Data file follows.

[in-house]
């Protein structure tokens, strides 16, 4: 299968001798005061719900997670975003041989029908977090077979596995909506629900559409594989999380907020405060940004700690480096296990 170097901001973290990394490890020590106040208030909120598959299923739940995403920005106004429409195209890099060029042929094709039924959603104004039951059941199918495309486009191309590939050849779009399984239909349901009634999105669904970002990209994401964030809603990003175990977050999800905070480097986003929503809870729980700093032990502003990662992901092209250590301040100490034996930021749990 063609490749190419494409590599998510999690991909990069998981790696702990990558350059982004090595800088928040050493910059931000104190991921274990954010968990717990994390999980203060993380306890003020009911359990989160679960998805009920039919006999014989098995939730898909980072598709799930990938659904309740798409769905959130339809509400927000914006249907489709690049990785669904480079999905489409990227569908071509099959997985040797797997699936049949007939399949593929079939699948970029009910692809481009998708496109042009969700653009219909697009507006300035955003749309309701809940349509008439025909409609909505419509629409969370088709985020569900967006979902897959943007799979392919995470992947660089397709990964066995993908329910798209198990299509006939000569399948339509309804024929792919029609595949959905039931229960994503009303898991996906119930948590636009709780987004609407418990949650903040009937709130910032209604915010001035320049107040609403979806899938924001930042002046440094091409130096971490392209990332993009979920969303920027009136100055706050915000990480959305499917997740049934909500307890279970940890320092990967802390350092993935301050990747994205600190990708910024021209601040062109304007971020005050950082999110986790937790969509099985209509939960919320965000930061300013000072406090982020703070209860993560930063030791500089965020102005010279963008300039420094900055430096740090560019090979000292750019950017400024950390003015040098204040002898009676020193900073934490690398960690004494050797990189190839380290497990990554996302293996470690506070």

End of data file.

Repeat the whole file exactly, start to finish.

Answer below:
[in-house]
């Protein structure tokens, strides 16, 4: 299968001798005061719900997670975003041989029908977090077979596995909506629900559409594989999380907020405060940004700690480096296990 170097901001973290990394490890020590106040208030909120598959299923739940995403920005106004429409195209890099060029042929094709039924959603104004039951059941199918495309486009191309590939050849779009399984239909349901009634999105669904970002990209994401964030809603990003175990977050999800905070480097986003929503809870729980700093032990502003990662992901092209250590301040100490034996930021749990 063609490749190419494409590599998510999690991909990069998981790696702990990558350059982004090595800088928040050493910059931000104190991921274990954010968990717990994390999980203060993380306890003020009911359990989160679960998805009920039919006999014989098995939730898909980072598709799930990938659904309740798409769905959130339809509400927000914006249907489709690049990785669904480079999905489409990227569908071509099959997985040797797997699936049949007939399949593929079939699948970029009910692809481009998708496109042009969700653009219909697009507006300035955003749309309701809940349509008439025909409609909505419509629409969370088709985020569900967006979902897959943007799979392919995470992947660089397709990964066995993908329910798209198990299509006939000569399948339509309804024929792919029609595949959905039931229960994503009303898991996906119930948590636009709780987004609407418990949650903040009937709130910032209604915010001035320049107040609403979806899938924001930042002046440094091409130096971490392209990332993009979920969303920027009136100055706050915000990480959305499917997740049934909500307890279970940890320092990967802390350092993935301050990747994205600190990708910024021209601040062109304007971020005050950082999110986790937790969509099985209509939960919320965000930061300013000072406090982020703070209860993560930063030791500089965020102005010279963008300039420094900055430096740090560019090979000292750019950017400024950390003015040098204040002898009676020193900073934490690398960690004494050797990189190839380290497990990554996302293996470690506070």